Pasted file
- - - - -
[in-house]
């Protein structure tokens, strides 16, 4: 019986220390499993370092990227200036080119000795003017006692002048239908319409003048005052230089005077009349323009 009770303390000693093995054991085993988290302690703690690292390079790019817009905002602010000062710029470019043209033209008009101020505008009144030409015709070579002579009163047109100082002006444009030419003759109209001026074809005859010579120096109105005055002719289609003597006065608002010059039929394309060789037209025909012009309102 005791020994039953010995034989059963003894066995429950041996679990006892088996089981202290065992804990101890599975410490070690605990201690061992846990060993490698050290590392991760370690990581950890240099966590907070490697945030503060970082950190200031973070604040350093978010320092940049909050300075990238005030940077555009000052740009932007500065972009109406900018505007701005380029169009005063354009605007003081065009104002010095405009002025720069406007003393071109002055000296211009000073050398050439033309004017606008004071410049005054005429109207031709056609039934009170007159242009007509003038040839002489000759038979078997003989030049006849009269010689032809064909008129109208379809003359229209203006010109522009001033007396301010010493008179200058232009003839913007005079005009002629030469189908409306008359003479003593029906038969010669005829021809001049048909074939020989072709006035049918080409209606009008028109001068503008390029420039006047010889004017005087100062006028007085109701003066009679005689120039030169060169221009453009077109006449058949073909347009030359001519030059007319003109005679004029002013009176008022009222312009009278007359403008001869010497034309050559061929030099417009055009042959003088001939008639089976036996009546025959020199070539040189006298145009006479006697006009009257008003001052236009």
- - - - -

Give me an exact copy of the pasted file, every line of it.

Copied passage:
[in-house]
């Protein structure tokens, strides 16, 4: 019986220390499993370092990227200036080119000795003017006692002048239908319409003048005052230089005077009349323009 009770303390000693093995054991085993988290302690703690690292390079790019817009905002602010000062710029470019043209033209008009101020505008009144030409015709070579002579009163047109100082002006444009030419003759109209001026074809005859010579120096109105005055002719289609003597006065608002010059039929394309060789037209025909012009309102 005791020994039953010995034989059963003894066995429950041996679990006892088996089981202290065992804990101890599975410490070690605990201690061992846990060993490698050290590392991760370690990581950890240099966590907070490697945030503060970082950190200031973070604040350093978010320092940049909050300075990238005030940077555009000052740009932007500065972009109406900018505007701005380029169009005063354009605007003081065009104002010095405009002025720069406007003393071109002055000296211009000073050398050439033309004017606008004071410049005054005429109207031709056609039934009170007159242009007509003038040839002489000759038979078997003989030049006849009269010689032809064909008129109208379809003359229209203006010109522009001033007396301010010493008179200058232009003839913007005079005009002629030469189908409306008359003479003593029906038969010669005829021809001049048909074939020989072709006035049918080409209606009008028109001068503008390029420039006047010889004017005087100062006028007085109701003066009679005689120039030169060169221009453009077109006449058949073909347009030359001519030059007319003109005679004029002013009176008022009222312009009278007359403008001869010497034309050559061929030099417009055009042959003088001939008639089976036996009546025959020199070539040189006298145009006479006697006009009257008003001052236009």